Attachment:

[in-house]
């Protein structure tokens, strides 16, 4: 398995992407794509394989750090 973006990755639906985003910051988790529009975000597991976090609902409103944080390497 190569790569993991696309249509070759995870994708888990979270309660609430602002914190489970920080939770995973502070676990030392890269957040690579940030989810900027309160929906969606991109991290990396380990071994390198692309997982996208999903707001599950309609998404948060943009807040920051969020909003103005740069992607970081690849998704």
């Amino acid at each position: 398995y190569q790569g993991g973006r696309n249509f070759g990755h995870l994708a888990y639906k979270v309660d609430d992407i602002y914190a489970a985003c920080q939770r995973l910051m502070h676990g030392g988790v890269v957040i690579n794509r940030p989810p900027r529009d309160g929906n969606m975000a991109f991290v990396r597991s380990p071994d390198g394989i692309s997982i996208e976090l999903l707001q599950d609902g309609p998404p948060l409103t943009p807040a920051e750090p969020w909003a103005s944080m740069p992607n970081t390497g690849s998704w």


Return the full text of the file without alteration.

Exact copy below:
[in-house]
């Protein structure tokens, strides 16, 4: 398995992407794509394989750090 973006990755639906985003910051988790529009975000597991976090609902409103944080390497 190569790569993991696309249509070759995870994708888990979270309660609430602002914190489970920080939770995973502070676990030392890269957040690579940030989810900027309160929906969606991109991290990396380990071994390198692309997982996208999903707001599950309609998404948060943009807040920051969020909003103005740069992607970081690849998704």
């Amino acid at each position: 398995y190569q790569g993991g973006r696309n249509f070759g990755h995870l994708a888990y639906k979270v309660d609430d992407i602002y914190a489970a985003c920080q939770r995973l910051m502070h676990g030392g988790v890269v957040i690579n794509r940030p989810p900027r529009d309160g929906n969606m975000a991109f991290v990396r597991s380990p071994d390198g394989i692309s997982i996208e976090l999903l707001q599950d609902g309609p998404p948060l409103t943009p807040a920051e750090p969020w909003a103005s944080m740069p992607n970081t390497g690849s998704w």